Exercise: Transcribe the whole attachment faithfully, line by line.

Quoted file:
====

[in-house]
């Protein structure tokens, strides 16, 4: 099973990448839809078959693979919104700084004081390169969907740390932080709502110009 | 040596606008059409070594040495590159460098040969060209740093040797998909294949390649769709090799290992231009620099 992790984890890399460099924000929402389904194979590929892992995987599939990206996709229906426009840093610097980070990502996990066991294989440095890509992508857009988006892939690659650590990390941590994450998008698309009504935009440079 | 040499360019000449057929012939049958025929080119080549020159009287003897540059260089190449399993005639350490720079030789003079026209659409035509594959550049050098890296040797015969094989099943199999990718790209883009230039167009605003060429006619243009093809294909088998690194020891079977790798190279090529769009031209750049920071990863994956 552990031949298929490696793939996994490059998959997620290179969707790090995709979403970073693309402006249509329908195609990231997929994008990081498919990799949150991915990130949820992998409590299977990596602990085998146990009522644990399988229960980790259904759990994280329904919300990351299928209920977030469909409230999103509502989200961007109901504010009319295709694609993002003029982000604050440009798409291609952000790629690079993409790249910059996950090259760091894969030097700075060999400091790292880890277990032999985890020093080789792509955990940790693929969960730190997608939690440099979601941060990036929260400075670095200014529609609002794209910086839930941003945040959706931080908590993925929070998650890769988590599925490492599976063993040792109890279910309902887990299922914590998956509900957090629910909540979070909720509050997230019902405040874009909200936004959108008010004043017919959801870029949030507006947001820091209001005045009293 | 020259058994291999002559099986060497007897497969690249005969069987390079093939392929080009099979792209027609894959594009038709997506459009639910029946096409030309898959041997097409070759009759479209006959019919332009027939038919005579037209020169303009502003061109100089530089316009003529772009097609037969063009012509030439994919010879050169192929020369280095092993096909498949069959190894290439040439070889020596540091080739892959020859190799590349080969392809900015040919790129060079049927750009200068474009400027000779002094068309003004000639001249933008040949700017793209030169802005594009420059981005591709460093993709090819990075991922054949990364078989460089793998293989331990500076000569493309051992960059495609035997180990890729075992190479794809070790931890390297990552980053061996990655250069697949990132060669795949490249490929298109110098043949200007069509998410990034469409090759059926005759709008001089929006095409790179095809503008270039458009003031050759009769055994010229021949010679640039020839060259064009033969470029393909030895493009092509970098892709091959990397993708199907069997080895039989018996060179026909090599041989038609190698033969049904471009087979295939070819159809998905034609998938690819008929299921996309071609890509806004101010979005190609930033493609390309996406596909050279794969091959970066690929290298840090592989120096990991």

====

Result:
[in-house]
């Protein structure tokens, strides 16, 4: 099973990448839809078959693979919104700084004081390169969907740390932080709502110009 | 040596606008059409070594040495590159460098040969060209740093040797998909294949390649769709090799290992231009620099 992790984890890399460099924000929402389904194979590929892992995987599939990206996709229906426009840093610097980070990502996990066991294989440095890509992508857009988006892939690659650590990390941590994450998008698309009504935009440079 | 040499360019000449057929012939049958025929080119080549020159009287003897540059260089190449399993005639350490720079030789003079026209659409035509594959550049050098890296040797015969094989099943199999990718790209883009230039167009605003060429006619243009093809294909088998690194020891079977790798190279090529769009031209750049920071990863994956 552990031949298929490696793939996994490059998959997620290179969707790090995709979403970073693309402006249509329908195609990231997929994008990081498919990799949150991915990130949820992998409590299977990596602990085998146990009522644990399988229960980790259904759990994280329904919300990351299928209920977030469909409230999103509502989200961007109901504010009319295709694609993002003029982000604050440009798409291609952000790629690079993409790249910059996950090259760091894969030097700075060999400091790292880890277990032999985890020093080789792509955990940790693929969960730190997608939690440099979601941060990036929260400075670095200014529609609002794209910086839930941003945040959706931080908590993925929070998650890769988590599925490492599976063993040792109890279910309902887990299922914590998956509900957090629910909540979070909720509050997230019902405040874009909200936004959108008010004043017919959801870029949030507006947001820091209001005045009293 | 020259058994291999002559099986060497007897497969690249005969069987390079093939392929080009099979792209027609894959594009038709997506459009639910029946096409030309898959041997097409070759009759479209006959019919332009027939038919005579037209020169303009502003061109100089530089316009003529772009097609037969063009012509030439994919010879050169192929020369280095092993096909498949069959190894290439040439070889020596540091080739892959020859190799590349080969392809900015040919790129060079049927750009200068474009400027000779002094068309003004000639001249933008040949700017793209030169802005594009420059981005591709460093993709090819990075991922054949990364078989460089793998293989331990500076000569493309051992960059495609035997180990890729075992190479794809070790931890390297990552980053061996990655250069697949990132060669795949490249490929298109110098043949200007069509998410990034469409090759059926005759709008001089929006095409790179095809503008270039458009003031050759009769055994010229021949010679640039020839060259064009033969470029393909030895493009092509970098892709091959990397993708199907069997080895039989018996060179026909090599041989038609190698033969049904471009087979295939070819159809998905034609998938690819008929299921996309071609890509806004101010979005190609930033493609390309996406596909050279794969091959970066690929290298840090592989120096990991």